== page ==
55,031 people crammed into Camp Randall Stadium in February. 29 percent of all players drafted by the NHL in 2009. Harvard versus Yale at The Whale. Jack Parker's 800 wins with the Terriers of Boston University. Nine Maize and Blue banners hanging from the rafters at Yost Ice Arena. The Beanpot finals at Fenway Park. The excitement of the Frozen Four.
These and many, many more are the traditions and virtues of NCAA Hockey that Paul Kelly, Executive Director of the newly-created College Hockey, Inc., has been tasked with espousing to anyone that is willing to listen. Kelly, the former Director of the NHLPA and lifelong college hockey fan, took on the role in order to expand college hockey's reach, from both a geographic and market perspective in North America. Kelly's early statements have touched on stability of the existing fifty-nine Division I programs, expansion into underserved markets, delivering NCAA Hockey's message to players considering the Major Junior path, and expanding the marketing and coverage of the game.
His efforts have been met with scorn by CHL executives, as the commissioners of all three leagues have hit the media trail in response to Kelly's initial media blitz. College Hockey Inc.'s Fact Sheet has been attacked as painting an inaccurate and unfair picture of the inner-workings of both NCAA Hockey and CHL Hockey.
I had the chance to speak with Kelly recently and can say unequivocally that he has a passion for the game and the mission he's been given. Kelly grew up in Boston, graduated from Boston College and came back to the area after law school. He's been a practicing attorney in the area ever since. He's spent time coaching youth hockey and still plays in a men's league once a week. Kelly spent much of the season traveling through the country to deliver his message and at the same time understand from the programs, the players, the fans and the schools what was necessary to improve the on-ice product, the player experience, and the game's reach. Kelly was an easy interview - there is genuine excitement in his voice when he talks about the game and his vision for the future.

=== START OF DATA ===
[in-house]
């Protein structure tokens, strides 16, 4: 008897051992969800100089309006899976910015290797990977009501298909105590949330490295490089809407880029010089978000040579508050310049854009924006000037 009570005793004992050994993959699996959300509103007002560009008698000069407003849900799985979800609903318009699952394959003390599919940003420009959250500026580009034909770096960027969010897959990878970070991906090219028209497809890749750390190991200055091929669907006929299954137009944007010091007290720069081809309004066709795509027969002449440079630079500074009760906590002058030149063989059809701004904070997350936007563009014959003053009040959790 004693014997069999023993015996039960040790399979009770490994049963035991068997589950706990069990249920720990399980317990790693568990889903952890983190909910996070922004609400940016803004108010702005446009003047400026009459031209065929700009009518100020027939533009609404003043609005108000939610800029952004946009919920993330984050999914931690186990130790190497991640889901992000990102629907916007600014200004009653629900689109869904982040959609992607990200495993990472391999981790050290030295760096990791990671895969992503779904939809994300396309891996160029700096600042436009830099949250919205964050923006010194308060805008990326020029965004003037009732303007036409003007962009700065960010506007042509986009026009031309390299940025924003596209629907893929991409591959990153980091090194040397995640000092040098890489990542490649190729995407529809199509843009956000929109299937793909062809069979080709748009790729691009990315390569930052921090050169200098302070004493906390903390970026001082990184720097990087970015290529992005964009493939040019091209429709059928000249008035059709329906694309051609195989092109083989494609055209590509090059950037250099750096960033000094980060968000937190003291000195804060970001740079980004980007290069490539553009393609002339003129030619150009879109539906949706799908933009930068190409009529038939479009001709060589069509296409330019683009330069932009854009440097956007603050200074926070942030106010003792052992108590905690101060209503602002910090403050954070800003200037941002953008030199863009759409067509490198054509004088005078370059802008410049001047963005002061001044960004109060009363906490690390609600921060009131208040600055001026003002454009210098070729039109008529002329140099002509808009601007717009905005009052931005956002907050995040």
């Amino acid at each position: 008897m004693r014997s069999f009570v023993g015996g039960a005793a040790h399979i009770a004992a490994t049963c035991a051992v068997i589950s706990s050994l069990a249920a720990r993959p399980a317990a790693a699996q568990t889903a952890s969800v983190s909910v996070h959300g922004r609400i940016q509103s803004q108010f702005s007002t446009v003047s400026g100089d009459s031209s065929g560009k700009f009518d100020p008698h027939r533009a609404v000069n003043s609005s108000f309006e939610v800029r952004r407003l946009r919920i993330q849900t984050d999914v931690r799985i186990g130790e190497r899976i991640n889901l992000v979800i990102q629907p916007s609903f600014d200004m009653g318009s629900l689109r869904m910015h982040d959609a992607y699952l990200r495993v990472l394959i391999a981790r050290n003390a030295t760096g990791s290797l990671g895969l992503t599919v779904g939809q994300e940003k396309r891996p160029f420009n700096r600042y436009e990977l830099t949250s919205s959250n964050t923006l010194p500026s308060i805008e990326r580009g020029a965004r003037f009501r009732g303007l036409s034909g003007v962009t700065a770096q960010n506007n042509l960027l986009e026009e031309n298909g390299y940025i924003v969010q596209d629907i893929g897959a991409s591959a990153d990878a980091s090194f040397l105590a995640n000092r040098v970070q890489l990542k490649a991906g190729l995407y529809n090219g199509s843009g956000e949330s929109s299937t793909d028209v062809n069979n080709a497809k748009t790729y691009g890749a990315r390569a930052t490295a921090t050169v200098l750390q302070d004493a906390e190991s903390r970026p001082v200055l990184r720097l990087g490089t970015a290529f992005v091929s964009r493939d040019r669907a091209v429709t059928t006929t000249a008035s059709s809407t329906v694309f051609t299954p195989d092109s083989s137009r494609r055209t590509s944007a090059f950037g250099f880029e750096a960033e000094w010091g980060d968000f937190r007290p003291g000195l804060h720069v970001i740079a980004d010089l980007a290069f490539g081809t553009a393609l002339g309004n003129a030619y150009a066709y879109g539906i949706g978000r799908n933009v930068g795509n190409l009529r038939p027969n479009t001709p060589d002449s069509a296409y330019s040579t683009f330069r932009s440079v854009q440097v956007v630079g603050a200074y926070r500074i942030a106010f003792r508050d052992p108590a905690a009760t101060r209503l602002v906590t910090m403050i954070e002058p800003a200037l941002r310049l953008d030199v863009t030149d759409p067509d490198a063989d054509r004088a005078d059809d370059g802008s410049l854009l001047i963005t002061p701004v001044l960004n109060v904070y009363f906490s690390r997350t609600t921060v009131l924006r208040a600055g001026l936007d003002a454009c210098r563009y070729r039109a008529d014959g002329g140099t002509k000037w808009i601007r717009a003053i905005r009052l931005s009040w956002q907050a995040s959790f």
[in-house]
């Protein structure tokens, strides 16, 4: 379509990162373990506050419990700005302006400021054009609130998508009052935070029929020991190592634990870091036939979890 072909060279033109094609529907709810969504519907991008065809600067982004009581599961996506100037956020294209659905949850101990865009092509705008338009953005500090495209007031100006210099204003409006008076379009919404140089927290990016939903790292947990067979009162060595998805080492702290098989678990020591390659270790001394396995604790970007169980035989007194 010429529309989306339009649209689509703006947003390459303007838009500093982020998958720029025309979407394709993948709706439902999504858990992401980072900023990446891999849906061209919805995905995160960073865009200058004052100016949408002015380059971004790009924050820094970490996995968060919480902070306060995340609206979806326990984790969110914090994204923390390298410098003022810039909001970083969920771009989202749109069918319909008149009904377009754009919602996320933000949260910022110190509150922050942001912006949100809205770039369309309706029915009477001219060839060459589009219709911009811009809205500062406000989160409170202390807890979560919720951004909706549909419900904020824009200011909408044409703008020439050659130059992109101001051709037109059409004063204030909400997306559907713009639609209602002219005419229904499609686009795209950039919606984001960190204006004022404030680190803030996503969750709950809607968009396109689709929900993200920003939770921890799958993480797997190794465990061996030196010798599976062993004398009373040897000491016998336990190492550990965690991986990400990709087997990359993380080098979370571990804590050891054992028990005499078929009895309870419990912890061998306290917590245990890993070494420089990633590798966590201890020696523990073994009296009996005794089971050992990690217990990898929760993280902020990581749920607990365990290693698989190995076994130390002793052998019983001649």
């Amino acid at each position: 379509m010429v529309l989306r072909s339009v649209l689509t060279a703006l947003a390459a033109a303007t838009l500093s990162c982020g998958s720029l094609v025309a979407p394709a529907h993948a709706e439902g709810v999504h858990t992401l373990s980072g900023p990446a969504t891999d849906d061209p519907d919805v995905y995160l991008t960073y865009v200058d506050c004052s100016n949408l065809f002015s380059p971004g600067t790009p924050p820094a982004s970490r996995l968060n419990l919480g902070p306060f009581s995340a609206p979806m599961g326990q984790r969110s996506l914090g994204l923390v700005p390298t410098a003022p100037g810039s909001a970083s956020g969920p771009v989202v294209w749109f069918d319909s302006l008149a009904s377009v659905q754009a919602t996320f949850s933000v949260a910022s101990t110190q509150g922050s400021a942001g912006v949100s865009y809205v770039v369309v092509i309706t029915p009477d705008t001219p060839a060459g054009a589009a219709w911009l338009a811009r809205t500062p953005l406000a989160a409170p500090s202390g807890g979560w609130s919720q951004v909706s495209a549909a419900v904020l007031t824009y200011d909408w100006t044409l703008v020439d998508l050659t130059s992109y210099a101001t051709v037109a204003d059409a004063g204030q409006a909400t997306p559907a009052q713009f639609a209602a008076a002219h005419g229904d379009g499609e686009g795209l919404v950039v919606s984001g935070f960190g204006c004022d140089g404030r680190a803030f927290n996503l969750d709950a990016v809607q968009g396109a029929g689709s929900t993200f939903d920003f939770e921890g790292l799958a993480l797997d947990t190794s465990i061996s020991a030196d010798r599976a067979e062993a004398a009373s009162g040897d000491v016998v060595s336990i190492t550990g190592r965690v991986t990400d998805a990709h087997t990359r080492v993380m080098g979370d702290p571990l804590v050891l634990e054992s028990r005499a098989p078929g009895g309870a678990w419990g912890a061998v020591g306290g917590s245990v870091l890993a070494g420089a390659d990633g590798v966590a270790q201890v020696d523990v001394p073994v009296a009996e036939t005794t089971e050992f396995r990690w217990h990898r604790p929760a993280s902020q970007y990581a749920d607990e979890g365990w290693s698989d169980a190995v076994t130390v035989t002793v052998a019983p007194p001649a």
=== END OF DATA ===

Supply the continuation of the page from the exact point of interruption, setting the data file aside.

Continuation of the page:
From The Rink: Readers here at From The Rink and at SB Nation in general may not know what College Hockey Inc., is all about and what you're trying to accomplish. Can you lay out the goals and objectives that you're seeking to meet for the NCAA?
Paul Kelly: We are a non-profit organization put in place to assist Division I colleges and universities in a number of different areas, primarily to take steps to raise the profile of the college game. Those steps include creating new special events, taking existing events and improving them by making them bigger and better. It means we're trying to broaden the exposure of the sport, through improved television opportunities, better website access, and more print media attention. It means being the primary spokesperson for Division I college hockey in our dealings with other organizations such as the National Hockey League, the NCAA, the Canadian Hockey League and USA Hockey. It means working with those colleges and universities that might want to make a transition from playing club hockey to the Division I level, which we, of course, would favor and believe it would be a very positive sign for the sport. There are a number of colleges and universities that have expressed interest. Our most important mission is to be an education and information resource to elite young players and their families on the many benefits of playing college hockey and why, if they're good enough and faced with the option to play for one of the junior teams in Canada or an NCAA Division I program, the option to play NCAA hockey is in most instances, the smarter and better course of action.
FTR: You mentioned being an information resource -- I noticed the new website. You've got a number of different sections there -- recruiting, about the NCAA, academics, strength and conditioning -- is it your hope that the www.playcollegehockey.com website will be the go to source for all things NCAA Division I hockey?